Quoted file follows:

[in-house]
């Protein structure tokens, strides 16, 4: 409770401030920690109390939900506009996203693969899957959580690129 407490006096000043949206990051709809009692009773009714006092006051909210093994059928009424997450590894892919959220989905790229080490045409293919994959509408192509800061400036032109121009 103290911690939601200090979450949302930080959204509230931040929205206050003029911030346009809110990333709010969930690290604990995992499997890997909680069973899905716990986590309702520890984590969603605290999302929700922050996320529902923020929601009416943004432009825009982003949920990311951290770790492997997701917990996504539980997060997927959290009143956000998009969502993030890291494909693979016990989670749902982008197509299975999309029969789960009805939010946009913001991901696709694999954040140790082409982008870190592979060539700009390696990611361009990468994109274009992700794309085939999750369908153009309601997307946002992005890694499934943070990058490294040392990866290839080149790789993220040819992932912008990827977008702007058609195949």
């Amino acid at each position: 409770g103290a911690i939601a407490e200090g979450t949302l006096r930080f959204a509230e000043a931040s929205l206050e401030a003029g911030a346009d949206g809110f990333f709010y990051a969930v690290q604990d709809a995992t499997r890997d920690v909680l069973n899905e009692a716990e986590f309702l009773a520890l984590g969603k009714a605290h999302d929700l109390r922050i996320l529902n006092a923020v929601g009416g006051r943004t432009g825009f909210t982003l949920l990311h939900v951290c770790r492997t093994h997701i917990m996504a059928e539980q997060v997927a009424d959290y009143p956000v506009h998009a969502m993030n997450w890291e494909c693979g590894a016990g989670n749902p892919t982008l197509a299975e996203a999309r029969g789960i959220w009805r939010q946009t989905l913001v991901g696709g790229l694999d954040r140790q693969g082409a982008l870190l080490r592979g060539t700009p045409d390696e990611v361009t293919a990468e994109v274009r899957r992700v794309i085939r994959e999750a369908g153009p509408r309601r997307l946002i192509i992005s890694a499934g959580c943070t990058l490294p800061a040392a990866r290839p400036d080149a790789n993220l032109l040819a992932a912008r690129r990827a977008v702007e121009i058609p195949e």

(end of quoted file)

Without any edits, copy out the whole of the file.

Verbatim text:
[in-house]
């Protein structure tokens, strides 16, 4: 409770401030920690109390939900506009996203693969899957959580690129 407490006096000043949206990051709809009692009773009714006092006051909210093994059928009424997450590894892919959220989905790229080490045409293919994959509408192509800061400036032109121009 103290911690939601200090979450949302930080959204509230931040929205206050003029911030346009809110990333709010969930690290604990995992499997890997909680069973899905716990986590309702520890984590969603605290999302929700922050996320529902923020929601009416943004432009825009982003949920990311951290770790492997997701917990996504539980997060997927959290009143956000998009969502993030890291494909693979016990989670749902982008197509299975999309029969789960009805939010946009913001991901696709694999954040140790082409982008870190592979060539700009390696990611361009990468994109274009992700794309085939999750369908153009309601997307946002992005890694499934943070990058490294040392990866290839080149790789993220040819992932912008990827977008702007058609195949």
């Amino acid at each position: 409770g103290a911690i939601a407490e200090g979450t949302l006096r930080f959204a509230e000043a931040s929205l206050e401030a003029g911030a346009d949206g809110f990333f709010y990051a969930v690290q604990d709809a995992t499997r890997d920690v909680l069973n899905e009692a716990e986590f309702l009773a520890l984590g969603k009714a605290h999302d929700l109390r922050i996320l529902n006092a923020v929601g009416g006051r943004t432009g825009f909210t982003l949920l990311h939900v951290c770790r492997t093994h997701i917990m996504a059928e539980q997060v997927a009424d959290y009143p956000v506009h998009a969502m993030n997450w890291e494909c693979g590894a016990g989670n749902p892919t982008l197509a299975e996203a999309r029969g789960i959220w009805r939010q946009t989905l913001v991901g696709g790229l694999d954040r140790q693969g082409a982008l870190l080490r592979g060539t700009p045409d390696e990611v361009t293919a990468e994109v274009r899957r992700v794309i085939r994959e999750a369908g153009p509408r309601r997307l946002i192509i992005s890694a499934g959580c943070t990058l490294p800061a040392a990866r290839p400036d080149a790789n993220l032109l040819a992932a912008r690129r990827a977008v702007e121009i058609p195949e």